‘Stay Close’ is the kind of crime drama that’s best not taken too seriously
The real mystery in Netflix’s thriller series Stay Close is how to avoid all the clichés. There are as many of them in the Harlan Coben adaptation as there are characters. “I feel it in my piss!” yells a middle-aged cockney. “Bags. Car. Can you help me?” staccatos a breathy, flustered mum as she brings in the groceries. “There’s no discount for cops,” growls a bald, thick-set bouncer at a strip club/crime scene. If you need any more clues about how to feel or what to think when watching this series, don’t worry: the score will help you out.
The eight-parter opens with a drunk young man (Connor Calland) leaving a club and staggering through a nearby forest, before disappearing. It is oddly similar to a plotline in another Netflix adaptation of a Coben novel, The Stranger, in which a boy is found naked and injured in the woods after a rave. The action then cuts to a scene of domestic bliss, as we meet Megan (Cush Jumbo), who is preparing for her hen night. She’s been with Dave (Daniel Francis) for 16 years and they’ve finally decided to tie the knot. “Everyone else is splitting up and you two just keep getting stronger,” her friend tells her. Uh oh. Could that be about to change I wonder? My sleuth senses are tingling.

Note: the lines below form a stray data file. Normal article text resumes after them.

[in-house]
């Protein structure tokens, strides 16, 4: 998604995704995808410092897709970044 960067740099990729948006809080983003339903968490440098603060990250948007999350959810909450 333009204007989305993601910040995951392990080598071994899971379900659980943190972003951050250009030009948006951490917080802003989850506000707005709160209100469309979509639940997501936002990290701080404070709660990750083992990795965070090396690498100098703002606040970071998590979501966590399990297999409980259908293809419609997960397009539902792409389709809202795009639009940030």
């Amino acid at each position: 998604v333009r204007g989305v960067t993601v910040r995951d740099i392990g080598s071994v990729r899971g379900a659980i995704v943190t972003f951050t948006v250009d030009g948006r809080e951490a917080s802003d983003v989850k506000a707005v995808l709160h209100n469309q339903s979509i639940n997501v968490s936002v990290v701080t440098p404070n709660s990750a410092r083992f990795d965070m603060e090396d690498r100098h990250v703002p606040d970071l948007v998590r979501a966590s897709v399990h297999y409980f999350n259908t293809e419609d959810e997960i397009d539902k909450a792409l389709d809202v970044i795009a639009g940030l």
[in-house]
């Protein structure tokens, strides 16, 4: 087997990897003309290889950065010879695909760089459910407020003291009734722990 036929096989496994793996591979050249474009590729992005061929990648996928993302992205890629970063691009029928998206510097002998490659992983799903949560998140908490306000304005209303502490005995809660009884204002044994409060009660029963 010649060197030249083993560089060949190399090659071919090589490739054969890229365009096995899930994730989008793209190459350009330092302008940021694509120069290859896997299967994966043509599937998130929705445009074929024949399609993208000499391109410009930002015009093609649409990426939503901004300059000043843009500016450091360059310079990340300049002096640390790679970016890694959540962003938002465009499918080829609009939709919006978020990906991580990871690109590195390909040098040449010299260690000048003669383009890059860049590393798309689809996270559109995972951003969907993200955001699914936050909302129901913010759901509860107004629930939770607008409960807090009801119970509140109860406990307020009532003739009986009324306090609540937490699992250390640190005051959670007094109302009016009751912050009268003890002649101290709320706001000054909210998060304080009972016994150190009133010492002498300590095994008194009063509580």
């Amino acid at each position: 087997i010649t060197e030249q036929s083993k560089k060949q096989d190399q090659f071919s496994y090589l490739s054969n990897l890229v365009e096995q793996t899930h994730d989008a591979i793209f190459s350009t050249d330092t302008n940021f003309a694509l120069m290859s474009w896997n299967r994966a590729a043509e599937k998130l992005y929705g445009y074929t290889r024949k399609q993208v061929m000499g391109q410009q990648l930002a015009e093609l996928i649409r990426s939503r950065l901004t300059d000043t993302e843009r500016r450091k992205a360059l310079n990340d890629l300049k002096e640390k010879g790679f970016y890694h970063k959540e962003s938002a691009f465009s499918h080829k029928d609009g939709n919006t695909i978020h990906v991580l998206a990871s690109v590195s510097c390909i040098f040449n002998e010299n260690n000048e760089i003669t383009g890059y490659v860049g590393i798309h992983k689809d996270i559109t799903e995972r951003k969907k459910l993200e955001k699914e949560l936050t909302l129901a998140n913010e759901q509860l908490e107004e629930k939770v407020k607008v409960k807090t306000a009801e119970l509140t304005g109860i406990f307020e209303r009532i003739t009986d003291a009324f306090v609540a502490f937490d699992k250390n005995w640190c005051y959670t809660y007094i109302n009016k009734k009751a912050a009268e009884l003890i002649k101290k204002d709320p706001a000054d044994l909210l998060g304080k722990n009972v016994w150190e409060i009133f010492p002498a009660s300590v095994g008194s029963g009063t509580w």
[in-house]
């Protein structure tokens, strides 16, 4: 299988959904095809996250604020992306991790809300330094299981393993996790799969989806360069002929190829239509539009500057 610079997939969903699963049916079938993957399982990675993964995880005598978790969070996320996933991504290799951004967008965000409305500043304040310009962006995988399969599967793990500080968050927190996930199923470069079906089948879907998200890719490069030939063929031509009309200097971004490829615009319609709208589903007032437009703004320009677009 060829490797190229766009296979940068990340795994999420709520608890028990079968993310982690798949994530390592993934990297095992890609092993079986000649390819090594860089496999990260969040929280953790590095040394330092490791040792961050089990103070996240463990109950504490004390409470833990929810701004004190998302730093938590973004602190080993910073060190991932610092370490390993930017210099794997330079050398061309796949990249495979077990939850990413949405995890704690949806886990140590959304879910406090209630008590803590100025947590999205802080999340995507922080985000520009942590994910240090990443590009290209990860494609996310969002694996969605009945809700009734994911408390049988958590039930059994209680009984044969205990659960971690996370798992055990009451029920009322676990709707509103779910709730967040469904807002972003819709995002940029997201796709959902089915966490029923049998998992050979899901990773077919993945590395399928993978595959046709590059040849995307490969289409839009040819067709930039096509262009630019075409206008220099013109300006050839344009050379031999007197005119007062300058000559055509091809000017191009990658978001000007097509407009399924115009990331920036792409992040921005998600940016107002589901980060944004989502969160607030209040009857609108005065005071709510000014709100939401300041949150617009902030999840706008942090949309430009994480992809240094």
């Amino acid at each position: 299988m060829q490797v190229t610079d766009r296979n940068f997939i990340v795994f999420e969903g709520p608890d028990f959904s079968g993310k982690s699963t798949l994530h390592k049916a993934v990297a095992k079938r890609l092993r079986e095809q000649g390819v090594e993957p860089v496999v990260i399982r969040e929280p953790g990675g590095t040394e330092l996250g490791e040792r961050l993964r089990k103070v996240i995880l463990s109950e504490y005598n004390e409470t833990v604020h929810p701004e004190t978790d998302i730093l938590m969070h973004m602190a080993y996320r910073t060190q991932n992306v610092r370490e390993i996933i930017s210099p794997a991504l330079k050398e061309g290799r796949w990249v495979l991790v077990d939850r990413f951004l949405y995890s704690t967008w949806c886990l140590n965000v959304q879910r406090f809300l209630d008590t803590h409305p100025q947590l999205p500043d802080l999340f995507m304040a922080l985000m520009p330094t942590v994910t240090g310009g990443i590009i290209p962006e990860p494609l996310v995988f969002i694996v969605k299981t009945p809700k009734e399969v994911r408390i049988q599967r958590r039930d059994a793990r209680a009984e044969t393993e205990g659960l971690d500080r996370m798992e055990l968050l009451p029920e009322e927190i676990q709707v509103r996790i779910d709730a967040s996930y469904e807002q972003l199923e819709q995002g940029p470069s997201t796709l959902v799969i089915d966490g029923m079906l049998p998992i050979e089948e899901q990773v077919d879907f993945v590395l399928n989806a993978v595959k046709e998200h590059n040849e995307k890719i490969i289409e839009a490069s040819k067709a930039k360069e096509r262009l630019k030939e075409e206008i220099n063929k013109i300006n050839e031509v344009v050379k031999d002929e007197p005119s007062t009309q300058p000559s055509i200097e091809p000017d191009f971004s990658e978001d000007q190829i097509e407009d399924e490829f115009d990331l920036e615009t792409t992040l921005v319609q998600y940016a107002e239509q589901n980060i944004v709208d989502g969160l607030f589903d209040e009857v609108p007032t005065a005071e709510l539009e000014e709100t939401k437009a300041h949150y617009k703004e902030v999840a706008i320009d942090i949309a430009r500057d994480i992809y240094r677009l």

Sure enough, when Megan gets home, there’s a note and a bottle of champagne on the doorstep. Sounds like a nice gesture. It isn’t. The note is addressed to Cassie – but that’s the person she used to be, with the life of a stripper she left behind. Cue lots of flashbacks to Megan/Cassie wearing a dodgy blonde wig.
There are an awful lot of sub-plots going on. There’s a photographer who has some kind of connection to Megan and the missing man. There’s a craggy-faced villain, Stewart Green (Rod Hunt), who seems to be active again after being missing for 17 years. James Nesbitt and Jo Joyner are on the scene, as police partners who used to be married. Eddie Izzard also pops up at one point as a heroin addict. She’s incapacitated so doesn’t get any lines in the first episode.
It is, I must admit, quite entertaining. If you can swallow the clichés and the cheesy, conspicuous score, you might actually end up caring what happens to Megan. And whether Izzard perks up enough to get any lines.
‘Stay Close’ is out today on Netflix